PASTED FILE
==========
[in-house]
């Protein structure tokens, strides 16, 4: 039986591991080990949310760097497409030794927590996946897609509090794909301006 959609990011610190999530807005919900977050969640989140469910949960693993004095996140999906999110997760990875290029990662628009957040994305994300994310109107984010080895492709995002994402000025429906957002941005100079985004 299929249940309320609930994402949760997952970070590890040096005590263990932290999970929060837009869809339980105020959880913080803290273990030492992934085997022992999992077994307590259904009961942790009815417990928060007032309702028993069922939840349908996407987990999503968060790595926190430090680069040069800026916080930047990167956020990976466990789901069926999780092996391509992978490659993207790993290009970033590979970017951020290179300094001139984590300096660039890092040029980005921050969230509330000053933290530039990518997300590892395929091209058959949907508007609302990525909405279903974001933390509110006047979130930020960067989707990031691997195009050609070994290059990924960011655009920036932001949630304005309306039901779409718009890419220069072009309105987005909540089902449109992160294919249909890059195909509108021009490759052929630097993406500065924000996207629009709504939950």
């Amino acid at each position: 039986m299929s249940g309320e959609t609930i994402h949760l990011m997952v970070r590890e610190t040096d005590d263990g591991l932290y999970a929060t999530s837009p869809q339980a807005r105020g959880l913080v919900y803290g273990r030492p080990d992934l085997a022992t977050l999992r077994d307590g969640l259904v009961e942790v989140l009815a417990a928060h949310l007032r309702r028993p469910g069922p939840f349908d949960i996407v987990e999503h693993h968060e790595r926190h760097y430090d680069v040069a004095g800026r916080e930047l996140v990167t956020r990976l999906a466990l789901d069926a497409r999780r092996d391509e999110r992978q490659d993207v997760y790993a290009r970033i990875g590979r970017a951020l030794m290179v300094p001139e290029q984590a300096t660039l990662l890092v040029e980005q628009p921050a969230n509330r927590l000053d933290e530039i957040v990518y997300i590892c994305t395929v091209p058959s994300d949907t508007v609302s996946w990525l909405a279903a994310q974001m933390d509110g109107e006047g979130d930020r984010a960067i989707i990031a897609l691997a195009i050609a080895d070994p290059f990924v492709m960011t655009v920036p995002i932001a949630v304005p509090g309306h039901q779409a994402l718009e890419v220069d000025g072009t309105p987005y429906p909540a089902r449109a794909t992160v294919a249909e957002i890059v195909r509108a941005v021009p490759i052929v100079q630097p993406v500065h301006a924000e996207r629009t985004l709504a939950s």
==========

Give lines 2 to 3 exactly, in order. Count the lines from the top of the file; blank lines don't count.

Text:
């Protein structure tokens, strides 16, 4: 039986591991080990949310760097497409030794927590996946897609509090794909301006 959609990011610190999530807005919900977050969640989140469910949960693993004095996140999906999110997760990875290029990662628009957040994305994300994310109107984010080895492709995002994402000025429906957002941005100079985004 299929249940309320609930994402949760997952970070590890040096005590263990932290999970929060837009869809339980105020959880913080803290273990030492992934085997022992999992077994307590259904009961942790009815417990928060007032309702028993069922939840349908996407987990999503968060790595926190430090680069040069800026916080930047990167956020990976466990789901069926999780092996391509992978490659993207790993290009970033590979970017951020290179300094001139984590300096660039890092040029980005921050969230509330000053933290530039990518997300590892395929091209058959949907508007609302990525909405279903974001933390509110006047979130930020960067989707990031691997195009050609070994290059990924960011655009920036932001949630304005309306039901779409718009890419220069072009309105987005909540089902449109992160294919249909890059195909509108021009490759052929630097993406500065924000996207629009709504939950």
């Amino acid at each position: 039986m299929s249940g309320e959609t609930i994402h949760l990011m997952v970070r590890e610190t040096d005590d263990g591991l932290y999970a929060t999530s837009p869809q339980a807005r105020g959880l913080v919900y803290g273990r030492p080990d992934l085997a022992t977050l999992r077994d307590g969640l259904v009961e942790v989140l009815a417990a928060h949310l007032r309702r028993p469910g069922p939840f349908d949960i996407v987990e999503h693993h968060e790595r926190h760097y430090d680069v040069a004095g800026r916080e930047l996140v990167t956020r990976l999906a466990l789901d069926a497409r999780r092996d391509e999110r992978q490659d993207v997760y790993a290009r970033i990875g590979r970017a951020l030794m290179v300094p001139e290029q984590a300096t660039l990662l890092v040029e980005q628009p921050a969230n509330r927590l000053d933290e530039i957040v990518y997300i590892c994305t395929v091209p058959s994300d949907t508007v609302s996946w990525l909405a279903a994310q974001m933390d509110g109107e006047g979130d930020r984010a960067i989707i990031a897609l691997a195009i050609a080895d070994p290059f990924v492709m960011t655009v920036p995002i932001a949630v304005p509090g309306h039901q779409a994402l718009e890419v220069d000025g072009t309105p987005y429906p909540a089902r449109a794909t992160v294919a249909e957002i890059v195909r509108a941005v021009p490759i052929v100079q630097p993406v500065h301006a924000e996207r629009t985004l709504a939950s």